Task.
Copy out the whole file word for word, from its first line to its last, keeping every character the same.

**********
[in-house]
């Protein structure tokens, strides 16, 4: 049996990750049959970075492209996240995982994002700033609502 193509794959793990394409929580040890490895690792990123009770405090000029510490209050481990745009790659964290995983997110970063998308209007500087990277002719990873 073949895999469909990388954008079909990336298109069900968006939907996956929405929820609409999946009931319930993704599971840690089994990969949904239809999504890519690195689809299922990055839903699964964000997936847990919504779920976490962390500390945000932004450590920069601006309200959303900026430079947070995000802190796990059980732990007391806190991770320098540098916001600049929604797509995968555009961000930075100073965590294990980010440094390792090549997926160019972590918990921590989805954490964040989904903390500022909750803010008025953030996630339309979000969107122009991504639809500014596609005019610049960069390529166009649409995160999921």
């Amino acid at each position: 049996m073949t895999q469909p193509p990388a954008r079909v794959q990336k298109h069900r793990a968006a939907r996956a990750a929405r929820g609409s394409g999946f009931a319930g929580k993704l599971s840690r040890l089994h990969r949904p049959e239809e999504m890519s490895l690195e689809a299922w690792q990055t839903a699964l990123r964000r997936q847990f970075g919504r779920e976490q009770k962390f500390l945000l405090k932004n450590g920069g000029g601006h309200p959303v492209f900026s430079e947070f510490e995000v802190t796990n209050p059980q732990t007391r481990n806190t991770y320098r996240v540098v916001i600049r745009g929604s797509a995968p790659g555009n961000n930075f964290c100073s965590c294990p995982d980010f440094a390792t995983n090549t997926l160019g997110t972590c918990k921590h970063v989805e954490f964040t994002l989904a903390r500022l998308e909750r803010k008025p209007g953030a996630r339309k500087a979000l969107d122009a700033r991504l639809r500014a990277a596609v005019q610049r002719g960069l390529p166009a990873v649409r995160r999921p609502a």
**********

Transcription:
[in-house]
């Protein structure tokens, strides 16, 4: 049996990750049959970075492209996240995982994002700033609502 193509794959793990394409929580040890490895690792990123009770405090000029510490209050481990745009790659964290995983997110970063998308209007500087990277002719990873 073949895999469909990388954008079909990336298109069900968006939907996956929405929820609409999946009931319930993704599971840690089994990969949904239809999504890519690195689809299922990055839903699964964000997936847990919504779920976490962390500390945000932004450590920069601006309200959303900026430079947070995000802190796990059980732990007391806190991770320098540098916001600049929604797509995968555009961000930075100073965590294990980010440094390792090549997926160019972590918990921590989805954490964040989904903390500022909750803010008025953030996630339309979000969107122009991504639809500014596609005019610049960069390529166009649409995160999921």
């Amino acid at each position: 049996m073949t895999q469909p193509p990388a954008r079909v794959q990336k298109h069900r793990a968006a939907r996956a990750a929405r929820g609409s394409g999946f009931a319930g929580k993704l599971s840690r040890l089994h990969r949904p049959e239809e999504m890519s490895l690195e689809a299922w690792q990055t839903a699964l990123r964000r997936q847990f970075g919504r779920e976490q009770k962390f500390l945000l405090k932004n450590g920069g000029g601006h309200p959303v492209f900026s430079e947070f510490e995000v802190t796990n209050p059980q732990t007391r481990n806190t991770y320098r996240v540098v916001i600049r745009g929604s797509a995968p790659g555009n961000n930075f964290c100073s965590c294990p995982d980010f440094a390792t995983n090549t997926l160019g997110t972590c918990k921590h970063v989805e954490f964040t994002l989904a903390r500022l998308e909750r803010k008025p209007g953030a996630r339309k500087a979000l969107d122009a700033r991504l639809r500014a990277a596609v005019q610049r002719g960069l390529p166009a990873v649409r995160r999921p609502a």